Reservoir of Meyers

I thought this map in the National Geographic was cool- it shows the most popular surname in different areas of the country.  I am not sure what geographic divisions they use (why does Texas have so little granularity?).  But it does turn out there are a couple of "Meyer" labels on the chart, which kind of surprised me  -- though they did spell it the right damn way - no "s" on the end, no Mayer, no Myer or other such nonsense ;=)

The "Meyer" in the middle of Iowa is pretty much where my dad's family settled when they came over from Northern Germany.  Though I am confused as to why they show it color-coded as English origin -- I am pretty sure this area is German  (the Meyer over around northern Nebraska and in Wisconsin is coded German).

HT:  Flowing Data


  1. me:

    "Meyer" is a variant of "Meier" mostly used in northern Germany, a family name with roots stemming from the latin "maior" or "maius", originally used to describe the administrative official in charge of ownership and land use rights around the time of the 13th century and later used to describe the actual landowner/person with the right to use a specific parcel (actual ownership of land typically was vested in the local nobility or the church. Alternatively, there was a brief period of Germanization of jewish names in the 18th century, when "Meir" (enlightened) was converted to the by then common name "Meier"/"Meyer".

  2. Rocco:

    My last name (which is nowhere near common enough to make this map) is usually found in people of German Catholic origin. But I inherited it from Jewish ancestors.

  3. Don:

    RE: Your Texas question: Looks like they used digitized phone books for their research. West of the Mississippi, ignoring the abortion of the left coast ;^), most places do their phone books in a "metro" edition, which (for instance) lumps everybody within 50 miles of San Antonio together into a single phone book under the name "San Antonio". I suspect that east of the Mississippi towns tend to each have their own because those towns are usually bigger than out west.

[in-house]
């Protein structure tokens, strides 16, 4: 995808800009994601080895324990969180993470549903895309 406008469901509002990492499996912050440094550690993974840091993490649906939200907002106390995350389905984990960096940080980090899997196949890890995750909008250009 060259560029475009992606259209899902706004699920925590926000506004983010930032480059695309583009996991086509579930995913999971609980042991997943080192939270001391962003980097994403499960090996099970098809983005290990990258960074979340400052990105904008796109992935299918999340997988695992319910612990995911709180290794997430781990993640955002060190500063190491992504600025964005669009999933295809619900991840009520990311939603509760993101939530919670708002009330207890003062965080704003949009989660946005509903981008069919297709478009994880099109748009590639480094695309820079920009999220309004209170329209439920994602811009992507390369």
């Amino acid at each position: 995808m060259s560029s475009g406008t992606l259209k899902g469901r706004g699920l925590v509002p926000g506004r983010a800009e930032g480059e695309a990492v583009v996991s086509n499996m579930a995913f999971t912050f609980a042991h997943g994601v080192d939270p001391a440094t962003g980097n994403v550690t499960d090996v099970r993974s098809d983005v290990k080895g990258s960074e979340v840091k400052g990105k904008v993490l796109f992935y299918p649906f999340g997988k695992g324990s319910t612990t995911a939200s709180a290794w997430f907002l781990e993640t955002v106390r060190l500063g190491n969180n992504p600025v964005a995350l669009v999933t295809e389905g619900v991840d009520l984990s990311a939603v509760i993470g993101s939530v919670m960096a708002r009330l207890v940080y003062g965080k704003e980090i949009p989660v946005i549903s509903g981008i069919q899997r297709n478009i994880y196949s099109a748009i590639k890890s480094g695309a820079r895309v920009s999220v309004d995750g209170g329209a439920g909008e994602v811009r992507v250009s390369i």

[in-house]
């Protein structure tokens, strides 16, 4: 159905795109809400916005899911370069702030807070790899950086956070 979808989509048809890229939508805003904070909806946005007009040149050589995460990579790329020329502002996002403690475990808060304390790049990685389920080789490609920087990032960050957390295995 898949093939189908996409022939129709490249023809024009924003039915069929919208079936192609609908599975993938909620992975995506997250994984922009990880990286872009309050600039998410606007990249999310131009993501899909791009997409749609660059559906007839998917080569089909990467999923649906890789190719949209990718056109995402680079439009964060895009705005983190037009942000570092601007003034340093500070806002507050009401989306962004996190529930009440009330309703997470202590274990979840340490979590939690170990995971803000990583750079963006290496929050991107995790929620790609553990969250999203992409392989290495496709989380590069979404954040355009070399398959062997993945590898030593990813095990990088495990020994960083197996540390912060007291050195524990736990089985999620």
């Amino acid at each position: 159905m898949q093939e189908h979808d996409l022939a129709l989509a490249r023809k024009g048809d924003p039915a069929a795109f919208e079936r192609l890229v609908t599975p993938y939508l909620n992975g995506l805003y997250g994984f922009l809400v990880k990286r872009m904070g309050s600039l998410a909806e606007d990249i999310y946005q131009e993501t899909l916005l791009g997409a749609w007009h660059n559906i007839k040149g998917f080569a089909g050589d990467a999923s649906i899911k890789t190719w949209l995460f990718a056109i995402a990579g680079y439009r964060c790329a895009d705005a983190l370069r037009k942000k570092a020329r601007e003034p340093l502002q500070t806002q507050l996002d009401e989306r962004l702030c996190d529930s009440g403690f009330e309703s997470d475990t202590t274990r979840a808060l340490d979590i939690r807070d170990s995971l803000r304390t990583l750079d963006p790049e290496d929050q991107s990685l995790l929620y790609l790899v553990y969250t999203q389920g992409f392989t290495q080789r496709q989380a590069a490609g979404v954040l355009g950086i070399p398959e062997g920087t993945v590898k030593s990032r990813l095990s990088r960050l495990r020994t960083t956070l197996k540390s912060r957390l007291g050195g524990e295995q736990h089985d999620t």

Just a guess based on the distribution in Texas and what I know of the phone networks here.

  4. Matt:

    On the lack of granularity in Texas, If you follow the link and read the legend, the map only shows the top 25 surnames for each state. Of course the names will be more spread out for a physically large state like Texas.

  5. Don:

    Matt: Ahhh, I missed that. Dumb me :^).

  6. Max:

    Well, Northern Germany was for some time closely related to English Empire with one of their duke's being in the lineage of the English crown, so perhaps that's why they think it is an English name ;) There actually still exists an old descriptive in German, that has your name in it: Hausmeier (something like the owner or at least manager of an appartement complex).

  7. ElamBend:

    If it's in Iowa, it's German. My 2nd cousin (non-German) growing up in small towns in central Iowa during the sixties would sometimes be the only kid without blond hair on the basketball court during high school games due to the overwhelming German and Dutch ancestry of the area.

  8. Mesa Econoguy:

    That's a huge Johnson

    in the arrowhead of MN.